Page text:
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Business and Professional Ethics


Enron share price rose significantly for a long time since its establishment. The company experienced exponential growth, which was apparently stopped by the fraudulent activities within it. Those were such activities that exposed the corporate giant to huge losses and eventually to a bankruptcy declaration. Enron was founded in 1985 after a merger of two gas companies: Houston Natural Gas and InterNorth. During the tenure of Kenneth Lay as the CEO of the company, he championed the deregulation of electric and gas prices in the region. That move foresaw the empowerment of the energy traders to make propounded profits and to take advantage of the high prices of their products. In order to ensure the further development, the company diversified into the ownership and operation of multiple assets with an inclusion of gas pipelines, paper plants, broadband services, and electricity plants across the world market. The huge market base enabled the company to report a profit margin of $100 billion in 2000 with the 22,000 of personnel.

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In 1990s Enron market share price grew tremendously with an increment of approximately 56% in 1999 and 87% in 2000 compared to S&P 500 index up by 20% and down by 10% in that order. On the 31st December, 2000 the share price index stood at $83.13 down from August’s record high price per share of $90.56 in the same year. Enron’s market capitalization was reported to stand at $60 billion with a prospective to increase in the future within the same period. In a report, established by the American Fortune Press, Enron was named the most innovative company in the period. However, owing to its huge success, the company was doomed to collapse due to the numerous fraudulent activities indulged by both management and the employees (Arnold, Beauchamp, and Bowie, 2013). The current essay analyses some of the problems and behaviors that led to the fall of Enron Company.

Question 1: David Duncan’s Behavior and Ethical Code of Conduct

David Duncan, who was connected with Enron, indulged in a number of unethical practices which were obviously punishable by the law of the US. Arthur Andersen was judged with an obstruction of legislation after he was found shredding documents which were to be laid as a proof for his fraudulent activities. David was well-informed that such documents could be used as the instances in the investigations of the foresighted crimes. It was completely unethical to undertake such affairs as far as the accounting principles were concerned. Openness and authenticity are the factors that govern the accountancy and they are important ingredients in its code of ethics. It is done through such activities that many Enron employees pleaded guilty to multiple crimes with an inclusion of a conspiracy to mislead the investors and the public via unfair financial practices and reporting.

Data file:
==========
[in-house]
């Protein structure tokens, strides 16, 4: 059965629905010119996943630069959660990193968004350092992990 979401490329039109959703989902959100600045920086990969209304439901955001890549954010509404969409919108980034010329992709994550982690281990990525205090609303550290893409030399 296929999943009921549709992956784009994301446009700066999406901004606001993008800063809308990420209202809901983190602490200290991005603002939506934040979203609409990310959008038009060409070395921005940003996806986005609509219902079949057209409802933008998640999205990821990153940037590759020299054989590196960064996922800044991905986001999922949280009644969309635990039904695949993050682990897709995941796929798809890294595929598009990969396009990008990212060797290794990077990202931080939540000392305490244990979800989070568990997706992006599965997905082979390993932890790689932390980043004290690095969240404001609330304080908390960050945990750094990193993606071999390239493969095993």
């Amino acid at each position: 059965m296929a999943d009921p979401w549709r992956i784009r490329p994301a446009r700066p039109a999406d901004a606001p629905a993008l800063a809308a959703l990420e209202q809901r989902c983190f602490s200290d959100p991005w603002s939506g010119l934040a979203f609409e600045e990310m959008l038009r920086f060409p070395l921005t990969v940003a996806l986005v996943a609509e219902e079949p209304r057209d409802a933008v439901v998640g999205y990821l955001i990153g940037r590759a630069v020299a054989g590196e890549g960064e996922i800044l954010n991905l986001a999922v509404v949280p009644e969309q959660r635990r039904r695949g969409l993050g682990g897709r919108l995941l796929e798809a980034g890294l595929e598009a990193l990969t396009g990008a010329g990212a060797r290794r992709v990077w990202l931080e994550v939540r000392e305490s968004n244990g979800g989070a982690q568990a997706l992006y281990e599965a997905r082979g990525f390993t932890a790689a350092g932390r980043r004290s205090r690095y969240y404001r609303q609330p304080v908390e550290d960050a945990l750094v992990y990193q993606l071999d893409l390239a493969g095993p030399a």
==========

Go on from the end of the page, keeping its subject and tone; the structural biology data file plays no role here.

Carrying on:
David Duncan acted unethically during his tenure when he violated GAAP. He disobeyed the principles that governed his profession in four distinct ways. David Duncan abused GAAP by the failure of consolidation and proper selection of the equity of the accounting methodologies, incorrect accounting for SPEs, and the impairment. All these factors eliminated the overall impact of the transactions among the entities. He also failed to ensure the full disclosure of the financial records and embraced unfair reporting approaches. He ignored the fairness principle which stands out as one of the most important. Moreover, he ignored the legal precedents that superimpose on the significance of the fairness in the society. The agglomeration of all these factors depicts that David acted unethically towards his mandates in the accountancy. His general behaviour harmed the collaboration between Andersen’s and Enron’s management. As much as the two companies benefited, the caused losses made the whole scheme worthless.

David Duncan held a moral obligation to protect his clients and the public (including investors) as well. Thus, he ensured that the client achieved its desires in the long run. However, David Duncan had an obligation of ensuring correspondence of the law of the land which essentially thwarts the need to protect fraudulent behaviour in the company at the expense of doing what is right in the society. Hence it can be summed up that David Duncan acted unethically to undertake the auditing procedures while a clear and accurate picture of the postulating events was not conveyed, and his professional attributions were broken (Mintz & Morris, 2011).